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Jenny Mol PA and A Suganthi (2017). Ethnobotanical survey on medicinal plants used by tribal people in Attappady, Kerala. International Journal of Pharmaceutical Science and Research. 2(1): 17-23.

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Article

Ethnobotanical Survey of the Sacred Grove, Sree Oorpazhachi Kavu, Kannur District, Kerala, India

1Department of Botany, Sree Narayana College, Kannur, Kerala, India


Applied Ecology and Environmental Sciences. 2021, Vol. 9 No. 10, 904-913
DOI: 10.12691/aees-9-10-8
Copyright © 2021 Science and Education Publishing

Cite this paper:
Jeeshna M V. Ethnobotanical Survey of the Sacred Grove, Sree Oorpazhachi Kavu, Kannur District, Kerala, India. Applied Ecology and Environmental Sciences. 2021; 9(10):904-913. doi: 10.12691/aees-9-10-8.

Correspondence to: Jeeshna  M V, Department of Botany, Sree Narayana College, Kannur, Kerala, India. Email: mvjeeshna@gmail.com

Abstract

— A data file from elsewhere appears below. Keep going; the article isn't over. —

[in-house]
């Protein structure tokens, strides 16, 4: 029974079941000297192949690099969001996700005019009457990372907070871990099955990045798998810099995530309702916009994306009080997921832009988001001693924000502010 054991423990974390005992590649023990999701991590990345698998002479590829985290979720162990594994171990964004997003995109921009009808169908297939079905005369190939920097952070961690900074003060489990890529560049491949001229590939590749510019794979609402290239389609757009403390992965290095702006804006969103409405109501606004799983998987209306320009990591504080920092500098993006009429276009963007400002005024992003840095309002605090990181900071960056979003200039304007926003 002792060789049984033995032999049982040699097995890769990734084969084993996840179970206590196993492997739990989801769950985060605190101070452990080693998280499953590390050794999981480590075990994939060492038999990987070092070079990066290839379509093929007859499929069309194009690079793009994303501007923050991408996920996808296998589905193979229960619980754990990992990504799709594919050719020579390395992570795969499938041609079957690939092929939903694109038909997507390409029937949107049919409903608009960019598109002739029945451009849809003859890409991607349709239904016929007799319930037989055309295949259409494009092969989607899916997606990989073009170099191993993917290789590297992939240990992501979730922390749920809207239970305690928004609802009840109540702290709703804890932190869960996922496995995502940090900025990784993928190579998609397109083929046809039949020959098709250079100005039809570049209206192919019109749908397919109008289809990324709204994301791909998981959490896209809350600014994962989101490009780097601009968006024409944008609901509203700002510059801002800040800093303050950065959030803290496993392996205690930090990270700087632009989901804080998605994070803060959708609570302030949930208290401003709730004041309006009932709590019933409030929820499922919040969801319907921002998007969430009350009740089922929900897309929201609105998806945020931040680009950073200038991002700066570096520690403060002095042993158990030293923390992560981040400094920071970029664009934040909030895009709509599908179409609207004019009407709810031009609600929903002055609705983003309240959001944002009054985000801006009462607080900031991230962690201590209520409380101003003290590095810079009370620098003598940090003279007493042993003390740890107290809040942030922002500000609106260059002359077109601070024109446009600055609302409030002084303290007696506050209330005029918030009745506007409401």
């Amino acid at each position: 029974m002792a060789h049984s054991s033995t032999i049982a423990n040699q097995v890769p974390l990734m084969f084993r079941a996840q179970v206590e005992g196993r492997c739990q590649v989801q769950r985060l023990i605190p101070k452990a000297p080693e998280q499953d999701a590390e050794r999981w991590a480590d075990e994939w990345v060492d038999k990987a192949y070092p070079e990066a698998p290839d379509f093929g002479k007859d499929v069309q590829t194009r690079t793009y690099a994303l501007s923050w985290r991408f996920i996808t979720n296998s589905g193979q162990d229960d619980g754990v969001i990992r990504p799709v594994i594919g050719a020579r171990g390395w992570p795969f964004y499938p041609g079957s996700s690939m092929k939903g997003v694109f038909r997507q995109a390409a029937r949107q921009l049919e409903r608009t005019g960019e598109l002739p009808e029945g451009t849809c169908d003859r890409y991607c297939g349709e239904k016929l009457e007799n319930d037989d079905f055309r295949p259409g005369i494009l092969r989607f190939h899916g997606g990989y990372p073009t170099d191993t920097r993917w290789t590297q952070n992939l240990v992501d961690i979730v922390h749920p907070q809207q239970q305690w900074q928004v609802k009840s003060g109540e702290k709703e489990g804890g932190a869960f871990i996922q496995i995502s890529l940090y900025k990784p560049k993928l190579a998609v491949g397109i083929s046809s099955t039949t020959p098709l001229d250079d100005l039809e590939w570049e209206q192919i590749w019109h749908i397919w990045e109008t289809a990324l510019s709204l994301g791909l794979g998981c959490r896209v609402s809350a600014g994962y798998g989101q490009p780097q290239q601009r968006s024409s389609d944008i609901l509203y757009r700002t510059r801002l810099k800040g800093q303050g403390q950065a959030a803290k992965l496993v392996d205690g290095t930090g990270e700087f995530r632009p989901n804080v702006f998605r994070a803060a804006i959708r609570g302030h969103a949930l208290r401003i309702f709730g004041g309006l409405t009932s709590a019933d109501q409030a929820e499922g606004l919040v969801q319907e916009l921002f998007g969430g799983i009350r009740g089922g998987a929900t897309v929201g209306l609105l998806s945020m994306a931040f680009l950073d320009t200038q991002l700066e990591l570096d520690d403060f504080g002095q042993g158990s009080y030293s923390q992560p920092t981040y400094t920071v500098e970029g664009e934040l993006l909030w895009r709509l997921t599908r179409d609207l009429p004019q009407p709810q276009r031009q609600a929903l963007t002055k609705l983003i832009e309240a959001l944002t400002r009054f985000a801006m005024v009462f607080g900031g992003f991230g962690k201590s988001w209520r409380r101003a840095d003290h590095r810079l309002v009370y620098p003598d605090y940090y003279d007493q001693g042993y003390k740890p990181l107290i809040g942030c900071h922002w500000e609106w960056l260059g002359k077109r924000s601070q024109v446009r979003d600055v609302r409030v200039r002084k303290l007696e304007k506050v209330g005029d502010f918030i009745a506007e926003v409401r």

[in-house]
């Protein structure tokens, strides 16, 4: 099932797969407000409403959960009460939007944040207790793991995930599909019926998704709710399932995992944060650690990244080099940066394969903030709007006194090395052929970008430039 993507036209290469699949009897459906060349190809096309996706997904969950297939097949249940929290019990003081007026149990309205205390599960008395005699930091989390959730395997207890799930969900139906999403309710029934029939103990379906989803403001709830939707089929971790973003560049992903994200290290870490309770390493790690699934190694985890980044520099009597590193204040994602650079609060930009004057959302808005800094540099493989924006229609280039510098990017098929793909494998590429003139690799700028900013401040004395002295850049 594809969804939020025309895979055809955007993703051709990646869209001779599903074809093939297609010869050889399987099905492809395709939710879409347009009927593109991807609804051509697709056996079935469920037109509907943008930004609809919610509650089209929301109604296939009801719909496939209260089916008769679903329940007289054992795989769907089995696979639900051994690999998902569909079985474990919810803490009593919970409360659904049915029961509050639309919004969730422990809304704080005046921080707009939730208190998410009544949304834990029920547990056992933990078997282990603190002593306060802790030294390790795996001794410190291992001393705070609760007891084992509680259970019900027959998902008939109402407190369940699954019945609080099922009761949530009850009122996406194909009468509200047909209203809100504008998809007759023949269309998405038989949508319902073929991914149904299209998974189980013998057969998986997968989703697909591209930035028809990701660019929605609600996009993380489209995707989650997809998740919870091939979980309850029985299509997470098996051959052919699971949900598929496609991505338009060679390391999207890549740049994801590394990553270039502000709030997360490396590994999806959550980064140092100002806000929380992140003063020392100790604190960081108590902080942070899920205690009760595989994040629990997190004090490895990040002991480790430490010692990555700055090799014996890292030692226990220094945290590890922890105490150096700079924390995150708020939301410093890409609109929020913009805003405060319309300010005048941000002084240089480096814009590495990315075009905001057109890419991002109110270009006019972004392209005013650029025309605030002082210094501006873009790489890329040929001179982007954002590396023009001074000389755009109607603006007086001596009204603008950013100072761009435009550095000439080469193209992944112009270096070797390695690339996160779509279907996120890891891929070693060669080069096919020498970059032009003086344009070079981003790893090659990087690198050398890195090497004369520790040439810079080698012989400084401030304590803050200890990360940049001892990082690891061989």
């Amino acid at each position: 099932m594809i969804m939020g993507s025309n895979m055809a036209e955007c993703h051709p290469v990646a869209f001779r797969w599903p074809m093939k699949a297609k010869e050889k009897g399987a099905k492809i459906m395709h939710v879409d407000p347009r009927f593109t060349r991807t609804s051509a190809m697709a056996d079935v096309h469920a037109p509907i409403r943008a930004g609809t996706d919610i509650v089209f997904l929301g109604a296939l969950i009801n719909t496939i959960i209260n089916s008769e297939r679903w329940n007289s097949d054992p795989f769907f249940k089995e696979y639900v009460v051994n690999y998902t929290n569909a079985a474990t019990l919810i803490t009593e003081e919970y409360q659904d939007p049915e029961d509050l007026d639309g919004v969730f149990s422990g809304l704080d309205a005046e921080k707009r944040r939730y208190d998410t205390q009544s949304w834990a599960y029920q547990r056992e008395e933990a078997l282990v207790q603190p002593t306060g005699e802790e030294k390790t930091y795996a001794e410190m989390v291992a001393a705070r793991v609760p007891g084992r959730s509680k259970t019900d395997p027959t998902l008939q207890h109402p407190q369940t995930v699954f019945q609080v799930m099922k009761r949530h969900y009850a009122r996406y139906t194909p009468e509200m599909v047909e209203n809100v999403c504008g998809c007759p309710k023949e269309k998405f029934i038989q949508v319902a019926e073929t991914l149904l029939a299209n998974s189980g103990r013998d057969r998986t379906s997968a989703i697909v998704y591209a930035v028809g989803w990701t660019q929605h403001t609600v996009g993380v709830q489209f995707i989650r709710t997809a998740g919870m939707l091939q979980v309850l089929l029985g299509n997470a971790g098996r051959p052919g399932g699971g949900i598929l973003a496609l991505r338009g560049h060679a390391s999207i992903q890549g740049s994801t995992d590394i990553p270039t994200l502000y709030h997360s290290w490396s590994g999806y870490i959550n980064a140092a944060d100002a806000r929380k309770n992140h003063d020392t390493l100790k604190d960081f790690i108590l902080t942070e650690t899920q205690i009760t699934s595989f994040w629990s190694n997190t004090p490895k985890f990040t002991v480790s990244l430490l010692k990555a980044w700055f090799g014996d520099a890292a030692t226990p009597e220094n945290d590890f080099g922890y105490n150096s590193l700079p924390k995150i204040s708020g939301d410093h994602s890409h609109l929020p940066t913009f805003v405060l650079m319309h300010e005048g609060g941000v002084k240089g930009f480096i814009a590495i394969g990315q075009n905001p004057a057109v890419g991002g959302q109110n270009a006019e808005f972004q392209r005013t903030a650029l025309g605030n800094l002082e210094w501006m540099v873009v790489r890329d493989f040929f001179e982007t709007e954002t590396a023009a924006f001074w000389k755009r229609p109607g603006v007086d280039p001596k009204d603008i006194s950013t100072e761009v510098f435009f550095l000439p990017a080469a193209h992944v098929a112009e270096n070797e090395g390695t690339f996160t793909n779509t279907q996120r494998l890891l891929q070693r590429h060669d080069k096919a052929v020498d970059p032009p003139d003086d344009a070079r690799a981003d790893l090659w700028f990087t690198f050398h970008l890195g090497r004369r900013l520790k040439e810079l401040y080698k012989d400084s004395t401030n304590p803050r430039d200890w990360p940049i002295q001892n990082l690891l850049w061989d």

Sacred groves are one of the finest examples of traditional in situ conservation practices. These are patches of natural near-climax pristine vegetation of trees and associate groups of organism, managed as a part of local cultural tradition. In order to explore the medicinal values of the sacred groves an ethno-floristic survey in sacred groves was done to identify medicinal plants used by locals for several diseases. It revealed that Sree Oorpazhachi Kavu consist of a total of 86 vascular plants falling under 75 genera and 38 families. Out of which, the angiosperm dominate with 83 members, while 2 were pteridophytes and Cycas circinalis is the only gymnosperm. Leguminosae emerges as the largest family that contributes about 12 species. The listed plant species are mainly used to cure the common diseases such as fever and headache, cough, cold, many skin diseases, wound, diabetics, diarrhoea, dysentery, cancer, ulcer, brain haemorrhage, urinary infection, bronchitis, rheumatoid, arthritis, asthma, inflammatory swellings, anemia, vomiting, liver diseases, constipation, high blood pressure, obesity, malaria, muscle pain, stomach ache, irregular menstruation, eye diseases, leprosy, toothache, hair loss, eczema, kidney stone etc. Scared groves remain unexplored and no comprehensive studies in ethno-botanical issues, so the conservation of medicinal plants diversity of these groves is therefore most important.

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